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The Sightseer

Wolff, Geoffrey

Published by Random House, 1974
ISBN 10: 0394487125 / ISBN 13: 9780394487120
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Bibliographic Details


Title: The Sightseer

Publisher: Random House

Publication Date: 1974

Binding: hardcover

Edition: 1st Edition.

Description:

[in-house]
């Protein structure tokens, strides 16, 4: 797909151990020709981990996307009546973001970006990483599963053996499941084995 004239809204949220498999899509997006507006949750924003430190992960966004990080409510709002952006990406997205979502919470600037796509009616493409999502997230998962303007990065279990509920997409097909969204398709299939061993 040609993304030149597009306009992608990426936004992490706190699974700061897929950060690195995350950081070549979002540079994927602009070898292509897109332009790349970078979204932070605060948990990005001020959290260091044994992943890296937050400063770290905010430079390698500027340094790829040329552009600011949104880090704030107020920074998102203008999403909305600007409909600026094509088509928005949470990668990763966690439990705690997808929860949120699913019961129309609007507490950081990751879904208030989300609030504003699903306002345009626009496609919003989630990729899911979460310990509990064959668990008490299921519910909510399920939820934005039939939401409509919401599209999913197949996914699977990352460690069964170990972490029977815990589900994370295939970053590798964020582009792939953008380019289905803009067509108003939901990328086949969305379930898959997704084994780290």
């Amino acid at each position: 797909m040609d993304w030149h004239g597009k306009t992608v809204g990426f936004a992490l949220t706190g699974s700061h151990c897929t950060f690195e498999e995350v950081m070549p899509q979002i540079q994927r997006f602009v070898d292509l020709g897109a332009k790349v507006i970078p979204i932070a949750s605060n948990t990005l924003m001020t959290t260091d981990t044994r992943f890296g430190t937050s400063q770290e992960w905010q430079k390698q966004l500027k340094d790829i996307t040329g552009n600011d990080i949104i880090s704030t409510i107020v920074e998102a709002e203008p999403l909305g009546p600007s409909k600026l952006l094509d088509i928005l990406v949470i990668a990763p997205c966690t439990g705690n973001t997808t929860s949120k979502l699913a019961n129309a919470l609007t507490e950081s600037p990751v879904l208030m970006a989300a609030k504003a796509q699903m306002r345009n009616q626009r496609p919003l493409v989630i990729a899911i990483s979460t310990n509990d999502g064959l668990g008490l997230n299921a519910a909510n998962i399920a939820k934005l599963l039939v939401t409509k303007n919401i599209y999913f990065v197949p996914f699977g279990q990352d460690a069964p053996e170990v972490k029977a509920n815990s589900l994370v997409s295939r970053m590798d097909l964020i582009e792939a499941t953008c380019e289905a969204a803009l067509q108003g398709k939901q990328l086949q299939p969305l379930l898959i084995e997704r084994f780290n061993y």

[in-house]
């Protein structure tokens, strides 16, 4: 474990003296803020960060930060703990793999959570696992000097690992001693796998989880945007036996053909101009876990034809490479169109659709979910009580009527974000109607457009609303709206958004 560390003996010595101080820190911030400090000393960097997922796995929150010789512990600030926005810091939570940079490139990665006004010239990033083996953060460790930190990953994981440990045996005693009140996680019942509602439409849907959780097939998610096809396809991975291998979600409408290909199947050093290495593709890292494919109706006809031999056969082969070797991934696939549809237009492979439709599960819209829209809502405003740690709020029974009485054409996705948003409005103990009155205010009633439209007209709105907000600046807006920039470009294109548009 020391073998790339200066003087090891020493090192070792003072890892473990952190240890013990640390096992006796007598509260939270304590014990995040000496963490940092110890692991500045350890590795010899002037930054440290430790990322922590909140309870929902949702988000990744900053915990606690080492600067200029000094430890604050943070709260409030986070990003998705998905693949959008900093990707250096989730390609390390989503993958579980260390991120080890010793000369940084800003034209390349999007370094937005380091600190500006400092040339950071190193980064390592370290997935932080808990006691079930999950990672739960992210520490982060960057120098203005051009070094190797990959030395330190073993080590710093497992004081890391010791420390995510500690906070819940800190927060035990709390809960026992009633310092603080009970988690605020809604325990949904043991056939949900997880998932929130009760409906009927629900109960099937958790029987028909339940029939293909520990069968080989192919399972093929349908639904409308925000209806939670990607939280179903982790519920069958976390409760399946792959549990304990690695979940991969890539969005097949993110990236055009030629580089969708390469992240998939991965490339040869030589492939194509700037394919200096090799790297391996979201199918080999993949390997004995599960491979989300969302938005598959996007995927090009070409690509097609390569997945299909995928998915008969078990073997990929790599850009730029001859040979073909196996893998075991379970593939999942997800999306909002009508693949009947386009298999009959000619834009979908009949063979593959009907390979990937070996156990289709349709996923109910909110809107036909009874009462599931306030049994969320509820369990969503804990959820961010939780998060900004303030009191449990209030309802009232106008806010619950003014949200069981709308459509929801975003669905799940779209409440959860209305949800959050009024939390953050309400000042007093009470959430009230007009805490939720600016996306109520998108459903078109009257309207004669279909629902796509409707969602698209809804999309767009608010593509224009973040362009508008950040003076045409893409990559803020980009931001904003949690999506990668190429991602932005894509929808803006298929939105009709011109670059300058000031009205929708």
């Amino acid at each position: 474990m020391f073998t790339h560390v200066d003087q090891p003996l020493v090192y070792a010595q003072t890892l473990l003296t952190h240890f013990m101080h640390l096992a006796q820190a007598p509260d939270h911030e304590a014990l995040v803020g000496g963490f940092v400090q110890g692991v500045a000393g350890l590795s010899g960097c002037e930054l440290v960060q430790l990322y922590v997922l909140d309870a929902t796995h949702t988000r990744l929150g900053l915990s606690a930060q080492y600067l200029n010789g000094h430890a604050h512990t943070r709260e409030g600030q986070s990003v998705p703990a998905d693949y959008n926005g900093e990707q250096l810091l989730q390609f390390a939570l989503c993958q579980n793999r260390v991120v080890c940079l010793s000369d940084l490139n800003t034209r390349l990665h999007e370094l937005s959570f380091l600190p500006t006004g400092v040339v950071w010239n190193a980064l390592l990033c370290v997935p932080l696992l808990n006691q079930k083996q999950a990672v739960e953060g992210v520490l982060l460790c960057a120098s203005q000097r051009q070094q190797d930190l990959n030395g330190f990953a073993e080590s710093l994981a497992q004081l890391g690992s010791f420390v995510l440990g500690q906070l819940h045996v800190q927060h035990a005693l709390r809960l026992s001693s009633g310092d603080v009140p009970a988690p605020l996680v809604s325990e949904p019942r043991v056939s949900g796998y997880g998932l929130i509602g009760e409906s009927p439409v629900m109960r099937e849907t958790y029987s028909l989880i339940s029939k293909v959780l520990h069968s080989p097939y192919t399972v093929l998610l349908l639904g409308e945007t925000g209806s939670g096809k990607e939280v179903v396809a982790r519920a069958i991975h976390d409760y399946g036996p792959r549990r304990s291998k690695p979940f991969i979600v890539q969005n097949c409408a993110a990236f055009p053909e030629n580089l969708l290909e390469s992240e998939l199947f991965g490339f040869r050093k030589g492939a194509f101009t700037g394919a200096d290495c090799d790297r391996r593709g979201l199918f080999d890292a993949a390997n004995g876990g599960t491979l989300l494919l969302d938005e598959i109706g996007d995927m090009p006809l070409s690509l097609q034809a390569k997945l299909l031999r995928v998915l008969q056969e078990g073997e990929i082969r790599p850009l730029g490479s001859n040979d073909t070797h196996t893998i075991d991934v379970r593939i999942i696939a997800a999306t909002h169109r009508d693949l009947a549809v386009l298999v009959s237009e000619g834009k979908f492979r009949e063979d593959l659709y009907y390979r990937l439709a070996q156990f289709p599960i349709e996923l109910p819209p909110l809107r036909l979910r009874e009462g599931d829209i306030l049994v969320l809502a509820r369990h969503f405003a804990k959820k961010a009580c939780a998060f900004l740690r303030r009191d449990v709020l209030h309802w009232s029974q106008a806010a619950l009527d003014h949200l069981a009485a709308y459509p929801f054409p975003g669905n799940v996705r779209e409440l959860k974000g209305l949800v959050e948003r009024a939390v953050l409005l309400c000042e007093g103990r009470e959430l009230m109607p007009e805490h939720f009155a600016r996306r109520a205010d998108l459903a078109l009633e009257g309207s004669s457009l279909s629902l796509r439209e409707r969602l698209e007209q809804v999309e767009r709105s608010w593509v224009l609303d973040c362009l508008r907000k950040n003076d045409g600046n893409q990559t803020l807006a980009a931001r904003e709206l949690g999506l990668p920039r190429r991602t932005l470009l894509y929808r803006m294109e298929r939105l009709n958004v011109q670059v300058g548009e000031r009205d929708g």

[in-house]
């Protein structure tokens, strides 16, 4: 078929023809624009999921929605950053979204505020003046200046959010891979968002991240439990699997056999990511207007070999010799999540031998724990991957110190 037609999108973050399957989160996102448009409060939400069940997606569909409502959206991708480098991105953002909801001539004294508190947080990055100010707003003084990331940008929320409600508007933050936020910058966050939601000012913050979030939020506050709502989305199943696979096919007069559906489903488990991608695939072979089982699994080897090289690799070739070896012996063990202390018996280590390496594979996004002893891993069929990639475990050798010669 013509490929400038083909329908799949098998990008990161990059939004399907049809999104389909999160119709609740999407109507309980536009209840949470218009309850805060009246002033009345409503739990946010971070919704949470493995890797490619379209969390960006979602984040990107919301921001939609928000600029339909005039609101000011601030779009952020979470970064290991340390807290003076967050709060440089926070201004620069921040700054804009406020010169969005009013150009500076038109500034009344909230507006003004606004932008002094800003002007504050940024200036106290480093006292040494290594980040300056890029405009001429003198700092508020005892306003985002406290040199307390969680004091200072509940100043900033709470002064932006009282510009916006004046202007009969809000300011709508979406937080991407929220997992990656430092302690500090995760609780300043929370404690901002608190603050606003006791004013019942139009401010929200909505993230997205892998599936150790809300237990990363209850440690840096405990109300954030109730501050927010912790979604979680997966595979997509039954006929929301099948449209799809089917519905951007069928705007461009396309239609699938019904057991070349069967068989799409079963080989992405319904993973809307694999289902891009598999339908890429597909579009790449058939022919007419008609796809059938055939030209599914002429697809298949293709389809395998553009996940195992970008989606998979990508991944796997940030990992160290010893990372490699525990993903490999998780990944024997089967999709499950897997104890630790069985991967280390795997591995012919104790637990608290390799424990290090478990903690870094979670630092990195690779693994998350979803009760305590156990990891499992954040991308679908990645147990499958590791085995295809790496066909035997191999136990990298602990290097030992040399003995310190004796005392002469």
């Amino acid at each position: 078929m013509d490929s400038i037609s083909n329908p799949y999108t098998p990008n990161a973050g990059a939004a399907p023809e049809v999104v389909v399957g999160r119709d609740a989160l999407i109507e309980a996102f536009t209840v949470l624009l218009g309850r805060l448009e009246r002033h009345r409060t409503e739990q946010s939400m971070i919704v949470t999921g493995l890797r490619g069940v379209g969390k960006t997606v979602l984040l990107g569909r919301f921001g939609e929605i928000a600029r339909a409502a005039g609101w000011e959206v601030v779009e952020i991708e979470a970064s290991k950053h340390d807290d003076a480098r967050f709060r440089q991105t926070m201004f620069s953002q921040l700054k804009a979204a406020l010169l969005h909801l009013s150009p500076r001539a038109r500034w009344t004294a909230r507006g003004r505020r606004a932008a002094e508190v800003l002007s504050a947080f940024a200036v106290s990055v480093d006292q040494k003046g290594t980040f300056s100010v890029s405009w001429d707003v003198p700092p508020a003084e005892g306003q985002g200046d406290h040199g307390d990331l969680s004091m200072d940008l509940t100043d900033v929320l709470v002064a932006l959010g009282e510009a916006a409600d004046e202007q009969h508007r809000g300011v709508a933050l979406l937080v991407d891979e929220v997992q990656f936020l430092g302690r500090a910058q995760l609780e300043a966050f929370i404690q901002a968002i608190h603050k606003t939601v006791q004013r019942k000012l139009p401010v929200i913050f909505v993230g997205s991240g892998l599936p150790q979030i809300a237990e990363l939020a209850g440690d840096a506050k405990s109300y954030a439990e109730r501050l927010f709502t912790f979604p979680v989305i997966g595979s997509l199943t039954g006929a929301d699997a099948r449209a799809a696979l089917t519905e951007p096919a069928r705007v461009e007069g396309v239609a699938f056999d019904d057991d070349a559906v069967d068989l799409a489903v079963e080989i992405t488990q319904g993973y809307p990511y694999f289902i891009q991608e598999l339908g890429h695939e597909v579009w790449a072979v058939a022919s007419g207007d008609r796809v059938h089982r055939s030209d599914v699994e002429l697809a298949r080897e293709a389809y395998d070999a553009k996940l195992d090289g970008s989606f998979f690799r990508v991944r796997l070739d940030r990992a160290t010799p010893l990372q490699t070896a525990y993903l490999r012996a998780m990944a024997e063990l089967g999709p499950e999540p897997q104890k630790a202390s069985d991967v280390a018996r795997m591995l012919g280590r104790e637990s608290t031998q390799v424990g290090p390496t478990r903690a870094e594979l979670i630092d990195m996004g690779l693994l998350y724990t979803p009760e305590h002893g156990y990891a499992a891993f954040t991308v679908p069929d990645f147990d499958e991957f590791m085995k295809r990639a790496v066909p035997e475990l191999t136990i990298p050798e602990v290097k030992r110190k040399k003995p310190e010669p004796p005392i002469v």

New York. 1974. Random House. 1st American Edition. Very Good In Slightly Worn Dustjacket. 273 pages. February 1974. hardcover. Jacket design by Paul Bacon. Signed by The Author. 0394487125. keywords: Literature America. inventory # 8005. FROM THE PUBLISHER - What is one to make of Caleb Sharrow, the sightseer of the title and the protagonist of this sensual and enigmatic novel? A brilliant young film maker who longs to free himself from facts, from ‘things as they really are,’ Caleb travels to Vienna, and thence to points east, ostensibly in search of the theme and subject of his next film, but in fact the journey is an effort to shake off his past. Heretofore his most successful film has been a cinema verité about the pain-wracked last days of a dying man, Hailed by critics as a brilliant, sensitive work of art, the winner of several prestigious awards and even a modest commercial success, the film, called Death Watch, is a key to the character of Caleb, for it turns out that the dying man was his father. How are we to view a son who is a voyeur to the agonies of a parent’s death? Is he a cold-blooded, unfeeling child making capital out of the demise of a loved one, or is he a consummate artist able to find beauty even in the ugly, enriching us all? Would he, in fact, ‘blow up the world to film its end,’ as his twin brother Noel charges? Or does the truth lie in his rebuttal: ‘No, but if it were coming to an end, I’d like to spend my last few seconds shooting the event, and imposing some sense and beauty on it.’ Yet though the morality-and immorality-of art is the theme of this rich and reflective novel, it is textured by the senses, The Sightseer is spiced with marvelously vivid physical episodes, permeated by the taste of exotic food, the sound of skis whispering through dry powdered snow, the smell of a market in Istanbul, the feel of a woman’s skin on a warm afternoon-but above all by the visual, the art of seeing, for both Caleb’s eyes and camera dominate these pages. In prose of extraordinary flexibility that ranges from slang to poetic cadence, Mr. Wolff has created memorable adventures and bizarre characters remarkable for their plausibility. Among them are a febrile, incestuous Turkish family (whose daughter Caleb mates), a CIA spook named Bright, an earthquake which destroys a town, and, at the last, the filming of Caleb’s new masterpiece on a deserted Greek island, culminating in the death of the leading man. Caleb Sharrow’s declaration of independence from things as they are is at once heroic and costly. In the name of art he arranges time and causality, and manipulates people; on behalf of his perceptions some people die, others are mined, and all- even Caleb himself-are fixed with a loving lack of pity. What higher praise for art is possible, and what worse condemnation of humanity? in the space between these two conundrums, readers vibrate, and each will reach his own conclusion, for The Sightseer has a grandeur of vision that offers many interpretations. GEOFFREY WOLFF was born in 1937, and was educated at Cambridge and at Princeton University, from which he graduated summa cum laude. His first novel, BAD DEBTS, was published in 1969. Mr. Wolff has been a book editor of the Washington Post and of Newsweek, and was a Guggenheim Feb low in 1972. For two years he was a member of the faculty at Istanbul University in Turkey, and he now teaches at Princeton. He is married and has two sons. Very Good In Slightly Worn Dustjacket. Bookseller Inventory # 8005

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